1. Take Antioxidant Supplements

Antioxidant supplements are not a cure-all for oxidative stress, but they are a part of the solution. As the Harvard School of Public Health’s blog, The Nutrition Source, points out, antioxidant vitamins rich in vitamin C, vitamin E, beta-carotene and zinc have been shown to offer protection against “the development of advanced age-related macular degeneration” in people who were genetically predisposed to the condition.

2. Exercise

Sallam and Laher’s study into defective mitochondria found that regular exercise “ameliorates age-associated oxidative stress in the heart, liver, plasma, arteries and skeletal muscles.”

Yoga has been shown to be especially helpful in combating oxidative stress. In 2015, researchers from Narayana Medical College in India found that healthy people who practiced yoga—even if they were otherwise sedentary—had longer telomeres in their leukocytes than those who didn’t practice yoga.

3. Eat the Right Foods

Several studies have shown that diets rich in antioxidants reduce oxidative stress on the brain and protect against the development of dementia. Judith C. Thalheimer, RD, LDN writes that foods rich in vitamin E and omega-3 fatty acids are excellent for long-term brain health.

In fact, Gary Small, MD, Director of the UCLA Center on Aging, says that eating fish just once per week might be enough to combat dementia and aging in the brain.

4. Quit Smoking

Dr. J F Donohue at the University of North Carolina at Chapel Hill has done extensive research into the causes of chronic obstructive pulmonary disease (COPD), which has emerged as one of the leading causes of death globally. “There is considerable evidence that the oxidative burden is increased in the lungs of patients with COPD and may be involved in the pathogenetic processes in the lung and in the systemic manifestations of weight loss and muscle dysfunction,” Dr. Donohue says.

Many of those oxidative stresses come from bad lifestyle habits like smoking. In fact, a single puff of a cigarette contains about 100,000,000,000,000,000 (one hundred quadrillion) oxidant molecules.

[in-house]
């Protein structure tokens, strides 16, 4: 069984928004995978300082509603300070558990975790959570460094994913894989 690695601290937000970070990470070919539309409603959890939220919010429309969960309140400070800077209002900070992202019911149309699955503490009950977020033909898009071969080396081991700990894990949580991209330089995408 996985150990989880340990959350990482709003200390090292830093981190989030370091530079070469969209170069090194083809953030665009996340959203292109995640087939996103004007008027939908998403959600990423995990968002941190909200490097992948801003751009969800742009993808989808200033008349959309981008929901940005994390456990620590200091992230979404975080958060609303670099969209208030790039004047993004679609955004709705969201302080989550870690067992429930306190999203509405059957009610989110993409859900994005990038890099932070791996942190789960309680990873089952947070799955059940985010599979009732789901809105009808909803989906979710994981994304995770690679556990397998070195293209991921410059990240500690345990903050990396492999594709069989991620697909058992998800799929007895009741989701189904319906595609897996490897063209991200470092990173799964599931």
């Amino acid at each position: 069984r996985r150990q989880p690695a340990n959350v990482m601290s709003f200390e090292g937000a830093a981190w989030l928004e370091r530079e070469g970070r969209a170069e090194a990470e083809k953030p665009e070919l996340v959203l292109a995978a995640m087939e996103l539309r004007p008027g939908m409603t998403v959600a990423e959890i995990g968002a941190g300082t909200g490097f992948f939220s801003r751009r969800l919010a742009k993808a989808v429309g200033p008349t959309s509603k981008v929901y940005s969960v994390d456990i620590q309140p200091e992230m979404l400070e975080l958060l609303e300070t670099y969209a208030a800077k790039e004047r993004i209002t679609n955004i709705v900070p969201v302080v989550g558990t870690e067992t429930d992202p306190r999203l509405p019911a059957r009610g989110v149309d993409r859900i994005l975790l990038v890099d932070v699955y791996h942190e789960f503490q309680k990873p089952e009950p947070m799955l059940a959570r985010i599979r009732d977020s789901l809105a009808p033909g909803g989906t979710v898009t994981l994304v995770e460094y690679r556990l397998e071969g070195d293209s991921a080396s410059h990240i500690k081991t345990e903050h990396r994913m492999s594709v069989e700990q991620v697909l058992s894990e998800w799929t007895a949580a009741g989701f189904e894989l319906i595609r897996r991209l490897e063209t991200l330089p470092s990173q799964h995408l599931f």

By giving up smoking, you can massively reduce the number of oxidants your body is exposed to.

Ongoing Research: How People Can Take Control of the Aging Process

Scientists continue to learn more every day about the link between oxidation and aging.

At Auburn University, Geoffrey E. Hill has been exploring whether ornamentation (i.e. the biological characteristics that make us attractive to mates) is an expression of efficient cellular respiration. If so, that could indicate a fascinating evolutionary connection wherein people who outwardly demonstrate an ability to limit the effects of oxidative stress are more successful at reproduction.

Elsewhere, Robert H. Shmerling, MD, at Harvard Health Publications has a great summary on the ongoing research into flavanols, substances found in dark chocolate and cocoa that have so far shown mixed but promising results in combating inflammation and oxidation.

The research is exciting, as is what we already know: certain lifestyle factors can decrease the negative effects of aging. Unsure of where to start? We’ve got plenty of articles on lifestyle to check out for further reading. And, of course, our own VitaYears™ Anti-Aging Multivitamin provides nutritional antioxidants and anti-inflammatories to help your body fight back against oxidative stress, allowing you to live a longer, healthier life.